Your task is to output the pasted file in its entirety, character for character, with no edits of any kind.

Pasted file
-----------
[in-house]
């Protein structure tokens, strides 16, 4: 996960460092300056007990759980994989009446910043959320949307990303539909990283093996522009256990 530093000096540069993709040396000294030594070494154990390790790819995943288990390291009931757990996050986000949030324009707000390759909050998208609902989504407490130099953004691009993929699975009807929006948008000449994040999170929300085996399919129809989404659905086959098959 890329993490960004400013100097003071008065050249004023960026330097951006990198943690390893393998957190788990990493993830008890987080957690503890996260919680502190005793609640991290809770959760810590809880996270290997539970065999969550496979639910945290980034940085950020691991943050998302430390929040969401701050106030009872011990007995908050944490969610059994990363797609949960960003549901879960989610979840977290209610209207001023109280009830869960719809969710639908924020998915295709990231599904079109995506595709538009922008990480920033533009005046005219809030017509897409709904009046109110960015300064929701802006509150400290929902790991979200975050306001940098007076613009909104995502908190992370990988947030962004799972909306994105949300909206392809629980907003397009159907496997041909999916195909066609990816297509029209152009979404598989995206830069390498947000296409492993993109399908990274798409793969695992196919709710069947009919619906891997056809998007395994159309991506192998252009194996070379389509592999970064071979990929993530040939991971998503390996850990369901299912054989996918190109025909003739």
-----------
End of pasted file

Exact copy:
[in-house]
């Protein structure tokens, strides 16, 4: 996960460092300056007990759980994989009446910043959320949307990303539909990283093996522009256990 530093000096540069993709040396000294030594070494154990390790790819995943288990390291009931757990996050986000949030324009707000390759909050998208609902989504407490130099953004691009993929699975009807929006948008000449994040999170929300085996399919129809989404659905086959098959 890329993490960004400013100097003071008065050249004023960026330097951006990198943690390893393998957190788990990493993830008890987080957690503890996260919680502190005793609640991290809770959760810590809880996270290997539970065999969550496979639910945290980034940085950020691991943050998302430390929040969401701050106030009872011990007995908050944490969610059994990363797609949960960003549901879960989610979840977290209610209207001023109280009830869960719809969710639908924020998915295709990231599904079109995506595709538009922008990480920033533009005046005219809030017509897409709904009046109110960015300064929701802006509150400290929902790991979200975050306001940098007076613009909104995502908190992370990988947030962004799972909306994105949300909206392809629980907003397009159907496997041909999916195909066609990816297509029209152009979404598989995206830069390498947000296409492993993109399908990274798409793969695992196919709710069947009919619906891997056809998007395994159309991506192998252009194996070379389509592999970064071979990929993530040939991971998503390996850990369901299912054989996918190109025909003739």